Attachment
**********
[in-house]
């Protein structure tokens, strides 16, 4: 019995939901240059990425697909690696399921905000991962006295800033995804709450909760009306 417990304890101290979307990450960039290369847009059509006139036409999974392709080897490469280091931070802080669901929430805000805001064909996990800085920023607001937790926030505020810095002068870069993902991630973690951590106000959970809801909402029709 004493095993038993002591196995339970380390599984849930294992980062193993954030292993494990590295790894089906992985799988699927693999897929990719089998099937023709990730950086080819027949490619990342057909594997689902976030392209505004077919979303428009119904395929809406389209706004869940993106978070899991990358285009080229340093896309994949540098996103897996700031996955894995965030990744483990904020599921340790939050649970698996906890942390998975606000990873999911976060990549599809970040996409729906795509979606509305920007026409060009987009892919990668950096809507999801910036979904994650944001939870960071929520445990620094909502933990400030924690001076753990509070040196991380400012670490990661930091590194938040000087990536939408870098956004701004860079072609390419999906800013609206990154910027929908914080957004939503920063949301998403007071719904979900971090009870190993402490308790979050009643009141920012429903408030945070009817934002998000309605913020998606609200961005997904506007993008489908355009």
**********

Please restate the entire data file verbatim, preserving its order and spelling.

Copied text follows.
[in-house]
């Protein structure tokens, strides 16, 4: 019995939901240059990425697909690696399921905000991962006295800033995804709450909760009306 417990304890101290979307990450960039290369847009059509006139036409999974392709080897490469280091931070802080669901929430805000805001064909996990800085920023607001937790926030505020810095002068870069993902991630973690951590106000959970809801909402029709 004493095993038993002591196995339970380390599984849930294992980062193993954030292993494990590295790894089906992985799988699927693999897929990719089998099937023709990730950086080819027949490619990342057909594997689902976030392209505004077919979303428009119904395929809406389209706004869940993106978070899991990358285009080229340093896309994949540098996103897996700031996955894995965030990744483990904020599921340790939050649970698996906890942390998975606000990873999911976060990549599809970040996409729906795509979606509305920007026409060009987009892919990668950096809507999801910036979904994650944001939870960071929520445990620094909502933990400030924690001076753990509070040196991380400012670490990661930091590194938040000087990536939408870098956004701004860079072609390419999906800013609206990154910027929908914080957004939503920063949301998403007071719904979900971090009870190993402490308790979050009643009141920012429903408030945070009817934002998000309605913020998606609200961005997904506007993008489908355009």